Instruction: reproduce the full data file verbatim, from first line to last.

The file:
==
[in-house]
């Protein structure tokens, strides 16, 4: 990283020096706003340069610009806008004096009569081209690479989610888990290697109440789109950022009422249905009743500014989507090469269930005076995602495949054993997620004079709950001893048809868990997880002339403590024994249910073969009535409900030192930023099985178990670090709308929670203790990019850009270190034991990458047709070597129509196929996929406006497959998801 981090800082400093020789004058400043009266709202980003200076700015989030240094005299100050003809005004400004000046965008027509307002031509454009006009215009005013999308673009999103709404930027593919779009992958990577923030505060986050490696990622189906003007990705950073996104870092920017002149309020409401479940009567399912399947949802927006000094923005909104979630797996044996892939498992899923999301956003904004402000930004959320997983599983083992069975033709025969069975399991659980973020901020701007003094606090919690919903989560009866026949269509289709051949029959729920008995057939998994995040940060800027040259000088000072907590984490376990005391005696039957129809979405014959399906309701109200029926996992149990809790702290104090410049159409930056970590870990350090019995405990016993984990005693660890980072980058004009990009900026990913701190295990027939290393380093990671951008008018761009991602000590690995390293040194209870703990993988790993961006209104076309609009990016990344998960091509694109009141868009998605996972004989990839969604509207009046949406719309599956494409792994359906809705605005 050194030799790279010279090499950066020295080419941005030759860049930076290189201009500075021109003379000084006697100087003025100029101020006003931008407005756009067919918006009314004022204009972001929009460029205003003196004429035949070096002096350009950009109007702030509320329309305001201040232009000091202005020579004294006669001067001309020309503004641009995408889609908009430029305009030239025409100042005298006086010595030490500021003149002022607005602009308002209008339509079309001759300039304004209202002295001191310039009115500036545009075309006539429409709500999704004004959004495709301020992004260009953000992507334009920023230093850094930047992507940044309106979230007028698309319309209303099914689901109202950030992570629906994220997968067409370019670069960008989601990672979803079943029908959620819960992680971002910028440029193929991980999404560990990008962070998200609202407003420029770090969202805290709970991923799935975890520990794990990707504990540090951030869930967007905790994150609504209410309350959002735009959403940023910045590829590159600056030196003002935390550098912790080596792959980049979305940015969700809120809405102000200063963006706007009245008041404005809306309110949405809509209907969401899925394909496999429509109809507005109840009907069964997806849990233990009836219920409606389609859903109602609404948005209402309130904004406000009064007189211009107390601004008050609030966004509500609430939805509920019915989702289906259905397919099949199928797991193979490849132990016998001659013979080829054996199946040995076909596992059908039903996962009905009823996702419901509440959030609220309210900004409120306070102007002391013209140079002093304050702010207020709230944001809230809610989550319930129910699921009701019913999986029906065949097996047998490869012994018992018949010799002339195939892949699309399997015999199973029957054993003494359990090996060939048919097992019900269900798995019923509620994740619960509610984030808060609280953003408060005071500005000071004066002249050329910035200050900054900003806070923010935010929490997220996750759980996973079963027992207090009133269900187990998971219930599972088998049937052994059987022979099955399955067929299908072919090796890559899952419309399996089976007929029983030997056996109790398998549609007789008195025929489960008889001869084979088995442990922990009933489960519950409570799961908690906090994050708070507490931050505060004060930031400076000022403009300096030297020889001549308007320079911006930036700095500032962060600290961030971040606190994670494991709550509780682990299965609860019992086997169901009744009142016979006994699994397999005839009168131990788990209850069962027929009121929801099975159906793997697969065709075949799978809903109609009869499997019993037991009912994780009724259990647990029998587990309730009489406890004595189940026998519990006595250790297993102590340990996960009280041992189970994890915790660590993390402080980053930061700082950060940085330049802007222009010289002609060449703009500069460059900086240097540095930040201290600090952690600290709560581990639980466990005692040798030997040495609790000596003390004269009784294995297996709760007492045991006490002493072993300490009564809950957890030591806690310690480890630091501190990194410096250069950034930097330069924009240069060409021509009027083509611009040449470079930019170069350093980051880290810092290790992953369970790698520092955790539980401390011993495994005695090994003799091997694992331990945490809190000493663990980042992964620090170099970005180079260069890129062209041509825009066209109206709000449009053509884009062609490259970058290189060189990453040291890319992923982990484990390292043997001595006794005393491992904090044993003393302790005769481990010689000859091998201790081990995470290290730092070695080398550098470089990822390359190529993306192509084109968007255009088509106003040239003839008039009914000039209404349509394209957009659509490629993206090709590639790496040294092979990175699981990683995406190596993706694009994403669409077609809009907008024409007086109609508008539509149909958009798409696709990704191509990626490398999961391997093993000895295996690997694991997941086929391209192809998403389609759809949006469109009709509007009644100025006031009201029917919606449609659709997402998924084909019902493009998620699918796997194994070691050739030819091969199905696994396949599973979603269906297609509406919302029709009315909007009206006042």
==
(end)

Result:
[in-house]
């Protein structure tokens, strides 16, 4: 990283020096706003340069610009806008004096009569081209690479989610888990290697109440789109950022009422249905009743500014989507090469269930005076995602495949054993997620004079709950001893048809868990997880002339403590024994249910073969009535409900030192930023099985178990670090709308929670203790990019850009270190034991990458047709070597129509196929996929406006497959998801 981090800082400093020789004058400043009266709202980003200076700015989030240094005299100050003809005004400004000046965008027509307002031509454009006009215009005013999308673009999103709404930027593919779009992958990577923030505060986050490696990622189906003007990705950073996104870092920017002149309020409401479940009567399912399947949802927006000094923005909104979630797996044996892939498992899923999301956003904004402000930004959320997983599983083992069975033709025969069975399991659980973020901020701007003094606090919690919903989560009866026949269509289709051949029959729920008995057939998994995040940060800027040259000088000072907590984490376990005391005696039957129809979405014959399906309701109200029926996992149990809790702290104090410049159409930056970590870990350090019995405990016993984990005693660890980072980058004009990009900026990913701190295990027939290393380093990671951008008018761009991602000590690995390293040194209870703990993988790993961006209104076309609009990016990344998960091509694109009141868009998605996972004989990839969604509207009046949406719309599956494409792994359906809705605005 050194030799790279010279090499950066020295080419941005030759860049930076290189201009500075021109003379000084006697100087003025100029101020006003931008407005756009067919918006009314004022204009972001929009460029205003003196004429035949070096002096350009950009109007702030509320329309305001201040232009000091202005020579004294006669001067001309020309503004641009995408889609908009430029305009030239025409100042005298006086010595030490500021003149002022607005602009308002209008339509079309001759300039304004209202002295001191310039009115500036545009075309006539429409709500999704004004959004495709301020992004260009953000992507334009920023230093850094930047992507940044309106979230007028698309319309209303099914689901109202950030992570629906994220997968067409370019670069960008989601990672979803079943029908959620819960992680971002910028440029193929991980999404560990990008962070998200609202407003420029770090969202805290709970991923799935975890520990794990990707504990540090951030869930967007905790994150609504209410309350959002735009959403940023910045590829590159600056030196003002935390550098912790080596792959980049979305940015969700809120809405102000200063963006706007009245008041404005809306309110949405809509209907969401899925394909496999429509109809507005109840009907069964997806849990233990009836219920409606389609859903109602609404948005209402309130904004406000009064007189211009107390601004008050609030966004509500609430939805509920019915989702289906259905397919099949199928797991193979490849132990016998001659013979080829054996199946040995076909596992059908039903996962009905009823996702419901509440959030609220309210900004409120306070102007002391013209140079002093304050702010207020709230944001809230809610989550319930129910699921009701019913999986029906065949097996047998490869012994018992018949010799002339195939892949699309399997015999199973029957054993003494359990090996060939048919097992019900269900798995019923509620994740619960509610984030808060609280953003408060005071500005000071004066002249050329910035200050900054900003806070923010935010929490997220996750759980996973079963027992207090009133269900187990998971219930599972088998049937052994059987022979099955399955067929299908072919090796890559899952419309399996089976007929029983030997056996109790398998549609007789008195025929489960008889001869084979088995442990922990009933489960519950409570799961908690906090994050708070507490931050505060004060930031400076000022403009300096030297020889001549308007320079911006930036700095500032962060600290961030971040606190994670494991709550509780682990299965609860019992086997169901009744009142016979006994699994397999005839009168131990788990209850069962027929009121929801099975159906793997697969065709075949799978809903109609009869499997019993037991009912994780009724259990647990029998587990309730009489406890004595189940026998519990006595250790297993102590340990996960009280041992189970994890915790660590993390402080980053930061700082950060940085330049802007222009010289002609060449703009500069460059900086240097540095930040201290600090952690600290709560581990639980466990005692040798030997040495609790000596003390004269009784294995297996709760007492045991006490002493072993300490009564809950957890030591806690310690480890630091501190990194410096250069950034930097330069924009240069060409021509009027083509611009040449470079930019170069350093980051880290810092290790992953369970790698520092955790539980401390011993495994005695090994003799091997694992331990945490809190000493663990980042992964620090170099970005180079260069890129062209041509825009066209109206709000449009053509884009062609490259970058290189060189990453040291890319992923982990484990390292043997001595006794005393491992904090044993003393302790005769481990010689000859091998201790081990995470290290730092070695080398550098470089990822390359190529993306192509084109968007255009088509106003040239003839008039009914000039209404349509394209957009659509490629993206090709590639790496040294092979990175699981990683995406190596993706694009994403669409077609809009907008024409007086109609508008539509149909958009798409696709990704191509990626490398999961391997093993000895295996690997694991997941086929391209192809998403389609759809949006469109009709509007009644100025006031009201029917919606449609659709997402998924084909019902493009998620699918796997194994070691050739030819091969199905696994396949599973979603269906297609509406919302029709009315909007009206006042």